er ny al
YOUR AD HERE.
Mario Garcia Durham, PrEsIDENT & CEO
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from the edItor Many years ago, a group of intrepid theater artists invited me to join a rehearsal of Yasmina Reza’s play Art. It was a normal enough invitation — I was working as a theater critic at the time and spent many evenings and afternoons in theaters watching the process and the product of theater unfold. The catch to this invitation, however, was that the rehearsal was taking place in a barn in far northern Maine. In the winter. And a snowstorm was predicted. I made the trip — because we take crazy measures for art’s sake, and I had a job to do. When I arrived, the director offered me a martini (I declined) and a seat in a cushiony chair that might have once been in a fancy living room but now smelled of wood and hay. Despite the dank setting — and perhaps because of it — the evening was an intriguing and intimate encounter with artists and the process of creating art. After the rehearsal, the cast and creative team sat with me around a fire and talked about the show’s themes, the path for the production’s growth and the way in which art happens. I’ve never forgotten that night — and not only because I made the drive home in a treacherous nor’easter. The memory is strong because of the exchange that took place — between artists, between arts people, among community members. As we head into APAP|NYC 2013, I can assure you that no matter what business deals you make, sessions you attend, professional development you experience or industry insight you acquire, it is the exchanges that will stay with you. The moment in the elevator when you share a laugh. The night at the bar when you discover a simpatico colleague. The catch-up with a longtime friend over breakfast. The showcase you see that leads to a conversation — and perhaps a booking — with an artist. Who is here and what might happen to make your conference meaningful, to make it your best first time or your most exciting 20th time, to make it worth the wintry travel? At APAP, we hope, of course, that our efforts to optimize this time together as an industry and as a community will pay off. Every single one of us at APAP thinks it’s worth the trip, worth any craziness we undergo for the arts and to be here with you. We hope you feel that way, too. This issue of Inside Arts is designed to share insights about our organization, about the conference, artists, leaders and the field. The rest is up to you. May your exchanges be rich — and may they last for years to come.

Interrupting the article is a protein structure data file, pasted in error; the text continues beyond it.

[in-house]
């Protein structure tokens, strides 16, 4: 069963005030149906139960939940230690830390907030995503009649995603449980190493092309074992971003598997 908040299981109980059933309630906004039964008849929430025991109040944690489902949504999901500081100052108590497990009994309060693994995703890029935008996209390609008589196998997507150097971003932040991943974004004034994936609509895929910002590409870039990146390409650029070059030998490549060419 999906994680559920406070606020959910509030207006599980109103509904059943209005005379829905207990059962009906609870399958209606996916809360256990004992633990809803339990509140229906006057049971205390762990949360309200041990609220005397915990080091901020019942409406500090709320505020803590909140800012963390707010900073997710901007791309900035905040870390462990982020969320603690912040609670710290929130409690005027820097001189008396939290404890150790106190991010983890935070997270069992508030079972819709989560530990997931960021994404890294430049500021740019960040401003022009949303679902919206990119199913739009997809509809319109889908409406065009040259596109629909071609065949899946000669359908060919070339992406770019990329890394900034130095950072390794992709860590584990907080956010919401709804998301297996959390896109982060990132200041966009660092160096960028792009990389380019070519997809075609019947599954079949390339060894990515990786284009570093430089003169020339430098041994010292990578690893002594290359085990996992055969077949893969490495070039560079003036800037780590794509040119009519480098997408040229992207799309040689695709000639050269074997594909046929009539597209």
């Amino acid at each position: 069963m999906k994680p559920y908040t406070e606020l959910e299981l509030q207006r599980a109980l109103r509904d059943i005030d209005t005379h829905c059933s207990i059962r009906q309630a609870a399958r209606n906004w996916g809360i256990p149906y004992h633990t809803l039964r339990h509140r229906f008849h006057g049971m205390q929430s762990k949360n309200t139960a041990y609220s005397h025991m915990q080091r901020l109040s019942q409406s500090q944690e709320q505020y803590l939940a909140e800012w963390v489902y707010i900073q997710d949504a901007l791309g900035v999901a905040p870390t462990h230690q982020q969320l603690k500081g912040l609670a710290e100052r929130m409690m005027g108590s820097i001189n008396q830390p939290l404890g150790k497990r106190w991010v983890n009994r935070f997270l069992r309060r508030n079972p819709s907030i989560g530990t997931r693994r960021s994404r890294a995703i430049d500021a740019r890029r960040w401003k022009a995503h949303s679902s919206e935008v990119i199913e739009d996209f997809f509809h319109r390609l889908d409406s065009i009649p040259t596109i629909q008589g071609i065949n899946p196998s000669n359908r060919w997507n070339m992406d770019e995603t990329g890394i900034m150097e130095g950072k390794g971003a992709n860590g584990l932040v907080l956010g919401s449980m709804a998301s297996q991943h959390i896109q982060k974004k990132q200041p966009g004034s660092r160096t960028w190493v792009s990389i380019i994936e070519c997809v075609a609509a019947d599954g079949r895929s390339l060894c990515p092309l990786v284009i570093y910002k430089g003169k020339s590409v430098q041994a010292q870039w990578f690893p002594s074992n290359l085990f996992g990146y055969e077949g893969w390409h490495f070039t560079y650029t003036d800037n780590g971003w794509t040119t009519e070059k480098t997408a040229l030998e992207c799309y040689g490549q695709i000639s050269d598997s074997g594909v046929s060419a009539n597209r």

2013 NEA Jazz Master
YOUR AD HERE.
Alicia Anstead, EDIToR
Alicia Anstead, EDIToR
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IGOR STRAVINSKY SAID: “THE MORE ART IS CONTROLLED, LIMITED, WORKED OVER, THE MORE IT IS FREE.” HE WOULD’VE BEEN A GREAT PECHA KUCHA PARTICIPANT. INSTEAD, WE HAVE THESE TRAILBLAZERS.
chitchat By Hillary Casavant
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Six minutes. Forty seconds. One story.
Using the strict format of the Pecha Kucha, six leading entrepreneurial artists will unleash ideas in a rapid-fire event. Tokyo-based architects Astrid Lein and Mark Tytham developed the format in 2003, adapting the term from the Japanese phrase for “chitchat.” The fast-paced style engages audiences around the globe with digestible bites of information, ideal in a technology-driven world. For the second year, APAP|NYC will host a pecha kucha during the plenary session on Saturday, January 12, in what conference program director Scott Stoner calls “an exhilarating performance-like event that underscores the true value of artists and the core of our presenting field.” It was last year’s runaway, standing-room-only event. Limited to 20 slides, 20 seconds each in a previously programmed format, the six innovators will offer a glimpse of their creativity in the arts. “It’s going beyond the conventional canvas that the artist has used in the past and making it more about engagement with audiences,” Stoner says. “That’s where innovation and change really happen.” The presenters include director and playwright Young Jean Lee, composer and violinist Daniel Bernard Roumain (DBR), artistic collaborator and co-founder of The Future Project Adam Horowitz, Algerian singer and activist Souad Massi and director of art programs for Kickstarter Stephanie Pereira. Jean Cook of the Future of Music Coalition will facilitate the session. Five APAP pecha kuchians offered glimpses of their work, inspiration and insights.